What to Do If You Get Incorrect Tax Documents

Jessie Stake and Terri Adams were both surprised by the tax documents they received from the multi-level marketing company they worked with. The numbers on the 1099ks didn’t match their own records: Stake’s records showed she sold $5000 less than her tax paperwork showed, while Adams’ was off by over $20,000.

This can have huge tax consequences, as the IRS will wonder what happened to all that money. You don’t want to pay taxes on money you never received.

Both contacted their company headquarters with mixed results. The company representative told Stake that the tax forms were right, and she was wrong. Adams got a call back from accounting saying they would provide her with a line by line breakdown of how they arrived at the numbers. As of this writing, she hasn’t gotten the numbers yet.

What do you do when tax forms that are flat out wrong? It’s important that you get it correct and fast. Companies are required to have tax documents finished and available by January 31, but they don’t have to report the information to the IRS until February 28, so there’s time for corrections. Here’s what you do.

to keep reading, click here:  What to Do If You Get Incorrect Tax Documents

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6 thoughts on “What to Do If You Get Incorrect Tax Documents

  1. I was laid off from a small professional practice. When I went to apply for unemployment compensation benefits — to tide me over during my job search — I learned that the owner of the business had, for years, been reporting my earnings to the State under his Wife’s Social Security Number. This had to get corrected in order for me to be eligible for unemployment compensation. The Wife worked at the business — WITHOUT PAY — to help her Husband, so there was no innocent explanation for any income documents being issued bearing her Social Security Number. My being laid off was totally unforeseeable, the result of the owner having to move to a different climate due to health issues. I think they had initially thought that I would never need to file for unemployment and were doing this so that they could — at some point in time — “lay her off,” so she could file. Fortunately, once they got caught, they quickly filed correcting documents with the State.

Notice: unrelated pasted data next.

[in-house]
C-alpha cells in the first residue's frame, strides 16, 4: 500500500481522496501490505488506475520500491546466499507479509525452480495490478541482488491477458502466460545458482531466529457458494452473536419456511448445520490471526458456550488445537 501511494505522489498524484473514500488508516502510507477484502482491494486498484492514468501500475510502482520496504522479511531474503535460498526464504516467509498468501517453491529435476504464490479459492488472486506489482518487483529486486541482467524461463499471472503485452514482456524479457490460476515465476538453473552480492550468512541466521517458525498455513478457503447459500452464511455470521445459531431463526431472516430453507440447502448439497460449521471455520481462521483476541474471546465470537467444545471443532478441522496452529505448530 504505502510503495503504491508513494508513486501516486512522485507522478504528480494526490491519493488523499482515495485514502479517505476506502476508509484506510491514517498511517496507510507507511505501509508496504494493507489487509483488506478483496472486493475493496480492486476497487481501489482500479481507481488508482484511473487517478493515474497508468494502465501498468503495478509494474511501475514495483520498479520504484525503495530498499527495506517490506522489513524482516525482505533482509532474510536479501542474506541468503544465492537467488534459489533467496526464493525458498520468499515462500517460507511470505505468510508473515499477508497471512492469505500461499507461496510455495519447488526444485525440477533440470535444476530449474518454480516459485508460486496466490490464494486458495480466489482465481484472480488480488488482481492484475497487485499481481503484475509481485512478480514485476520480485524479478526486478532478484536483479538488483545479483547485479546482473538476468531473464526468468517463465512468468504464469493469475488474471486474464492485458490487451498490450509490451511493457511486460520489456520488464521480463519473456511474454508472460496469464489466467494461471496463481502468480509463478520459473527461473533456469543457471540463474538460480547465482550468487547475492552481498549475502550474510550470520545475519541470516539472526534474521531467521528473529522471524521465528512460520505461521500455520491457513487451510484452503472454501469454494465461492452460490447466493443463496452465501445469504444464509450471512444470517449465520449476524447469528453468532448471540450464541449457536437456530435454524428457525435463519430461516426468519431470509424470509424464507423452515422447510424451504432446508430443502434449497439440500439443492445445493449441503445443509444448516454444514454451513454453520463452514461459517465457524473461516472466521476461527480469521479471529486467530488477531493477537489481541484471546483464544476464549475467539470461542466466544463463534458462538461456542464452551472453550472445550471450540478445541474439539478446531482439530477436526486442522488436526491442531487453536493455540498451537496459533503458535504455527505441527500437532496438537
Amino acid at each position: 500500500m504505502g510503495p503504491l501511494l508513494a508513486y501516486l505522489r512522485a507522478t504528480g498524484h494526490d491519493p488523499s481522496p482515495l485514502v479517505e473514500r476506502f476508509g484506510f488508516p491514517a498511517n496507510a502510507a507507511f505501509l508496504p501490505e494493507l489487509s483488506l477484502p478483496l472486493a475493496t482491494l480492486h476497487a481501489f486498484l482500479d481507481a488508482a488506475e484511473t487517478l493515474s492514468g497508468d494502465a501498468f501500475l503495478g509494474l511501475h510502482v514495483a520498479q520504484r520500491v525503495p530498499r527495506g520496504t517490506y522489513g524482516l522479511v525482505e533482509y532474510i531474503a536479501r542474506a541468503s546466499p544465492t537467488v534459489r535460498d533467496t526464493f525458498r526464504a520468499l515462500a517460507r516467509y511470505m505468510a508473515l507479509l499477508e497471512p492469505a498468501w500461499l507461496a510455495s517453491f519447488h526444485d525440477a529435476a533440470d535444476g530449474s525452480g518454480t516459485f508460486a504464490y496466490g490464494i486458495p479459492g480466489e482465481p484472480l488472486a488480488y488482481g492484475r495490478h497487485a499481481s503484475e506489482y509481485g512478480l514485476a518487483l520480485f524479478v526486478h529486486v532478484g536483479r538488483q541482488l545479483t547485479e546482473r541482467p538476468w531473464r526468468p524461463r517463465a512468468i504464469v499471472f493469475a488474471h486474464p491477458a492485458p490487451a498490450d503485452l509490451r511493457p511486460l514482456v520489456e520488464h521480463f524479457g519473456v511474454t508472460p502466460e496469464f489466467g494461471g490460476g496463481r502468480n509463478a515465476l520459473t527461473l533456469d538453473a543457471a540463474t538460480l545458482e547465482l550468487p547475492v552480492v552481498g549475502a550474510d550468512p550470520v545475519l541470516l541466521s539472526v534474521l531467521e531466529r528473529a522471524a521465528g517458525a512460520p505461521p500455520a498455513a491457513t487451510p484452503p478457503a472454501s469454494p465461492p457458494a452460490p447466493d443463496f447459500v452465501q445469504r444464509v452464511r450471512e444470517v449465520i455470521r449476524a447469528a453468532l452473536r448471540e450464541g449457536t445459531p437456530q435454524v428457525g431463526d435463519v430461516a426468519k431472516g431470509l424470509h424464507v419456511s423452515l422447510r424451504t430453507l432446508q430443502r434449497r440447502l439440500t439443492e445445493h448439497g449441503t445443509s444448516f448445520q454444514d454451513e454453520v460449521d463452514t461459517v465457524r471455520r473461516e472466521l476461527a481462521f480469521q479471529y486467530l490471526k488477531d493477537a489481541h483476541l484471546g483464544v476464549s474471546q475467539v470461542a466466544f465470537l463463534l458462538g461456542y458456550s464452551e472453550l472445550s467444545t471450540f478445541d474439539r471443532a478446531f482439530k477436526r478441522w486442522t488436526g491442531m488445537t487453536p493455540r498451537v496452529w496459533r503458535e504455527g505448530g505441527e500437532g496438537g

1. The first three years at my current job, all the Social Security payments went to a completely bogus SSN (it took that long for Social Security Administration to catch it), because the payroll system would add a zero to the beginning of the SNN.

        We don’t use that payroll system any more.

  2. This incorrect income records are more wide spread than people realize. Best way to avoid this is to look very closely to your paycheck stubs you receive. They should have number of hours, rate of pay, gross income, plus each and every deduction taken to get to net pay, plus a running total over the year so that basically your last check of the year is a preview of the W2 you will be receiving from your employer.
    You also should be checking that your information is correct—name address, social security number, emphasized employee number, company name and number.
    Based on your income level the taxes should be taken out according. Consult a chart, there’s many to be found on line, to insure correct taxes are taken out especially if you live in an area with state and local taxes.
    If you filled out W4 correctly and pay stubs are correct, this issue can be avoided. Never accept a cash paycheck envelope without a paper receipt. Even big companies have been known to have payroll problems. Don’t wait until tax season.

  3. I agree with checking your own math first. But if I got incorrect documents like this, and the issuer wasn’t willing to correct them, I would file a tax return using correct numbers, but with their forms attached AND a letter explaining why. I would also include all the original source documents — or if that’s impractical, such as in the case of the MLM business, I’d at least gather all the original documents in one place (you do still have them?) because you will get audited and you will win or lose on that stack of documents.

    – John David Galt, enrolled agent, Jackson Hewitt, Sacramento, CA.

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